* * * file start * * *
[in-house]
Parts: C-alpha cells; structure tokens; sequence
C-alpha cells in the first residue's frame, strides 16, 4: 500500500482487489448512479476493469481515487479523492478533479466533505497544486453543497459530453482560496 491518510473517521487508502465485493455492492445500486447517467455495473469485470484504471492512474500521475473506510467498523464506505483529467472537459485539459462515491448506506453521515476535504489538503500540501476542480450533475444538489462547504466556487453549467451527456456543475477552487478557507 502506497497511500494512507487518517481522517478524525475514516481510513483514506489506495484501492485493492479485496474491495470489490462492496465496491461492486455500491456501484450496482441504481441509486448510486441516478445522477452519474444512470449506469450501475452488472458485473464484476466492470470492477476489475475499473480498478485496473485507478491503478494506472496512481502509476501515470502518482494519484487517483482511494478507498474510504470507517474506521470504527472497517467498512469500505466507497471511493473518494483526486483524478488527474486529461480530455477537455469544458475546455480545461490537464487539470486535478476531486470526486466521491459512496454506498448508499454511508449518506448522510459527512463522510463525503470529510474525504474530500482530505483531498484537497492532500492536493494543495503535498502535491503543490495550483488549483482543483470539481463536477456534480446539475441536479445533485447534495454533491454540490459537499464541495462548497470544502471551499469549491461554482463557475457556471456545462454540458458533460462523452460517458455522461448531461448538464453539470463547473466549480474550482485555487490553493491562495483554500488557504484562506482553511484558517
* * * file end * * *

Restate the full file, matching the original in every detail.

[in-house]
Parts: C-alpha cells; structure tokens; sequence
C-alpha cells in the first residue's frame, strides 16, 4: 500500500482487489448512479476493469481515487479523492478533479466533505497544486453543497459530453482560496 491518510473517521487508502465485493455492492445500486447517467455495473469485470484504471492512474500521475473506510467498523464506505483529467472537459485539459462515491448506506453521515476535504489538503500540501476542480450533475444538489462547504466556487453549467451527456456543475477552487478557507 502506497497511500494512507487518517481522517478524525475514516481510513483514506489506495484501492485493492479485496474491495470489490462492496465496491461492486455500491456501484450496482441504481441509486448510486441516478445522477452519474444512470449506469450501475452488472458485473464484476466492470470492477476489475475499473480498478485496473485507478491503478494506472496512481502509476501515470502518482494519484487517483482511494478507498474510504470507517474506521470504527472497517467498512469500505466507497471511493473518494483526486483524478488527474486529461480530455477537455469544458475546455480545461490537464487539470486535478476531486470526486466521491459512496454506498448508499454511508449518506448522510459527512463522510463525503470529510474525504474530500482530505483531498484537497492532500492536493494543495503535498502535491503543490495550483488549483482543483470539481463536477456534480446539475441536479445533485447534495454533491454540490459537499464541495462548497470544502471551499469549491461554482463557475457556471456545462454540458458533460462523452460517458455522461448531461448538464453539470463547473466549480474550482485555487490553493491562495483554500488557504484562506482553511484558517